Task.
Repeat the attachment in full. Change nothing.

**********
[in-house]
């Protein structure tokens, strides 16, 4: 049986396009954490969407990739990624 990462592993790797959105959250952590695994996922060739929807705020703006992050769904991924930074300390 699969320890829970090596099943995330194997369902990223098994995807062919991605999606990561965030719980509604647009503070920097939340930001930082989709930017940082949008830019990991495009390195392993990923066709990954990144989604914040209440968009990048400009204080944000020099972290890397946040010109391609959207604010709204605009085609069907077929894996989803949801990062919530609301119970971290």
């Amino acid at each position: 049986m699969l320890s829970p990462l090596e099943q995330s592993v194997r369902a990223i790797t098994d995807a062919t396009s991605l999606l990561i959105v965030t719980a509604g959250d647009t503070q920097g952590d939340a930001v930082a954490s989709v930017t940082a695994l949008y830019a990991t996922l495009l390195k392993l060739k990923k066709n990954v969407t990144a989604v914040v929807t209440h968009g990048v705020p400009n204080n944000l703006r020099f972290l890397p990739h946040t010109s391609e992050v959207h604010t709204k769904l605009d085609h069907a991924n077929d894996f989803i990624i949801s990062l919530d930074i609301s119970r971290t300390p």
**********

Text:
[in-house]
């Protein structure tokens, strides 16, 4: 049986396009954490969407990739990624 990462592993790797959105959250952590695994996922060739929807705020703006992050769904991924930074300390 699969320890829970090596099943995330194997369902990223098994995807062919991605999606990561965030719980509604647009503070920097939340930001930082989709930017940082949008830019990991495009390195392993990923066709990954990144989604914040209440968009990048400009204080944000020099972290890397946040010109391609959207604010709204605009085609069907077929894996989803949801990062919530609301119970971290």
């Amino acid at each position: 049986m699969l320890s829970p990462l090596e099943q995330s592993v194997r369902a990223i790797t098994d995807a062919t396009s991605l999606l990561i959105v965030t719980a509604g959250d647009t503070q920097g952590d939340a930001v930082a954490s989709v930017t940082a695994l949008y830019a990991t996922l495009l390195k392993l060739k990923k066709n990954v969407t990144a989604v914040v929807t209440h968009g990048v705020p400009n204080n944000l703006r020099f972290l890397p990739h946040t010109s391609e992050v959207h604010t709204k769904l605009d085609h069907a991924n077929d894996f989803i990624i949801s990062l919530d930074i609301s119970r971290t300390p």